United Way starts its 2013 campaign

As the Lycoming County United Way celebrated the kickoff of its 2013 campaign Thursday night, volunteers were reminded that it will take a lot of work to reach the organization’s goal of $1.725 million for the year.

“The hard work begins today,” said Dr. William J. Martin, campaign chairman, to the room of volunteers.

During the kickoff event at the Community Arts Center, Scott N. Lowery, county United Way executive director, recognized the in-house campaign managers, who lead fundraisers in businesses and organizations around the county.

Lowery reported that funds raised by the in-house managers make up more than 60 percent of the total campaign proceeds.

Lowery described these individuals as “someone special who means a whole lot to this campaign.”

Martin called them “mighty contributors.”

When talking about why he got involved in the United Way, Martin described himself as “a numbers guy.”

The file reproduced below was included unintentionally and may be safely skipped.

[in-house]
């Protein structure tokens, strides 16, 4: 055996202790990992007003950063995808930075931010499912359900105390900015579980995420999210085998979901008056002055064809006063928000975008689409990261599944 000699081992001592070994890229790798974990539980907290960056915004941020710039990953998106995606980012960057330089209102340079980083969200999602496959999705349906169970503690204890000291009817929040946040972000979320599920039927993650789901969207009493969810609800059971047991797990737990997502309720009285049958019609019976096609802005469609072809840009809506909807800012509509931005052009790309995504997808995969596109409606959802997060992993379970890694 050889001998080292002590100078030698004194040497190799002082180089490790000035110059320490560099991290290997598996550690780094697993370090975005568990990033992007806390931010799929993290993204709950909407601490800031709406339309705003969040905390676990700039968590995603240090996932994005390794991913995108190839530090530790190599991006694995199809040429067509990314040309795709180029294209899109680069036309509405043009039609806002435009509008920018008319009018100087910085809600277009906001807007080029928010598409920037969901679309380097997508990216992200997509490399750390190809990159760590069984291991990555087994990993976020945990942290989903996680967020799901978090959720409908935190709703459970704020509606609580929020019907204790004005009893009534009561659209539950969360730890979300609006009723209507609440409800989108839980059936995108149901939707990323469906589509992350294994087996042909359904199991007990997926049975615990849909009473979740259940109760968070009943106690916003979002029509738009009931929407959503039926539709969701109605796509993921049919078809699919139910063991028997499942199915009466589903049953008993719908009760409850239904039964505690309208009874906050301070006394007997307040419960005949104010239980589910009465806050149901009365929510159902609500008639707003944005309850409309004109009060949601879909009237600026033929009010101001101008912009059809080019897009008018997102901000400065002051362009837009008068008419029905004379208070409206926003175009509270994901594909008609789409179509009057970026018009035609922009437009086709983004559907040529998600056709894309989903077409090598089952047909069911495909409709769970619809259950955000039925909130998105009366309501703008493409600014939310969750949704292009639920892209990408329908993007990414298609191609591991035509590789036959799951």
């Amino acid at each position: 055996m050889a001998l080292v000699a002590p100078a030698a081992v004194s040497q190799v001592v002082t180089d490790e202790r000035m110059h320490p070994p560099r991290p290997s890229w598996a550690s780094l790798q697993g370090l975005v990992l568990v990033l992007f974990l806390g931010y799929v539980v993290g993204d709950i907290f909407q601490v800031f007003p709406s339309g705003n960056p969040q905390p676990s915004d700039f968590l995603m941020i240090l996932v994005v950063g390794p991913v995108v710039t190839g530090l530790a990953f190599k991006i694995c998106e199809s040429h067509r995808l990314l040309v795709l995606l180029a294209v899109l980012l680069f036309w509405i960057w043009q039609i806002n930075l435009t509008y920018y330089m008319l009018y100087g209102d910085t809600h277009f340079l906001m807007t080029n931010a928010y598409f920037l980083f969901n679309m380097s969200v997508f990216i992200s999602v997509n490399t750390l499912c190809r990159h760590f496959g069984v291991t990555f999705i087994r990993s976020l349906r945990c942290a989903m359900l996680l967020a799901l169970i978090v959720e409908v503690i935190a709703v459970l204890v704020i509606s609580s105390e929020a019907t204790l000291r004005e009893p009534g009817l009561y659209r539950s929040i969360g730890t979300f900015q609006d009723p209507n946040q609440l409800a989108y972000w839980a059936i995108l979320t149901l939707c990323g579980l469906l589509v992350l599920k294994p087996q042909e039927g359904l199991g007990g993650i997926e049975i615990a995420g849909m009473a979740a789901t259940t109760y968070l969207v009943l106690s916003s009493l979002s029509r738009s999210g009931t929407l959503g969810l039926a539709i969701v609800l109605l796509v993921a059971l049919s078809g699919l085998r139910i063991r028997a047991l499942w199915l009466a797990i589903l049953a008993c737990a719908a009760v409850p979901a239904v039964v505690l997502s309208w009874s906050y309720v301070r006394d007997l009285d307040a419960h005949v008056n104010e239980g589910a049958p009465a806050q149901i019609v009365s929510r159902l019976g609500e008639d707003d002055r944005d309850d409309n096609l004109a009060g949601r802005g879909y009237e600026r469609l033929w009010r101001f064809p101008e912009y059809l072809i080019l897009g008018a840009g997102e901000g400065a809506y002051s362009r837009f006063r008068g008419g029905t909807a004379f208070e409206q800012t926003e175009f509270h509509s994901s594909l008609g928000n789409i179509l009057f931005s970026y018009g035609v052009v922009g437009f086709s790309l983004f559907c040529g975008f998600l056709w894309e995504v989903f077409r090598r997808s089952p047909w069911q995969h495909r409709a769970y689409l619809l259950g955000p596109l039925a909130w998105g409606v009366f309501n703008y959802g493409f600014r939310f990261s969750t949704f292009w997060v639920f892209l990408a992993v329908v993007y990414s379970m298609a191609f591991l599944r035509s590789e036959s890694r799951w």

And when he found out that the organization’s campaigns help services and programs that benefit one out of three county residents, he was “sold.”

“My question isn’t, ‘Why should I be a part of this organization?’ But, ‘Why haven’t I been?’ ” Martin said.

But the night wasn’t only focused on the volunteers. It also focused on the people it helps.

One of the stories came from Bob Haefner, of South Williamsport. Haefner uses a senior program at the Williamsport Branch YMCA to stay active after retirement.

“I always was very active in my career,” he said.

Haefner told the audience that after being diagnosed with sleep apnea, which required a breathing machine, he looked to the Y to help get healthier.

After joining the Y last year, Haefner lost 25 pounds and no longer needs the breathing machine.

Lowery said it was important to hear the stories of those who are helped by the campaign, because although they look how much is raised, “above all else, we are a people organization.”

And despite its name changing several times since 1922, Lowery said that it is this mission of helping the community that has remained.

“People helping people is what we are all about,” Lowery said.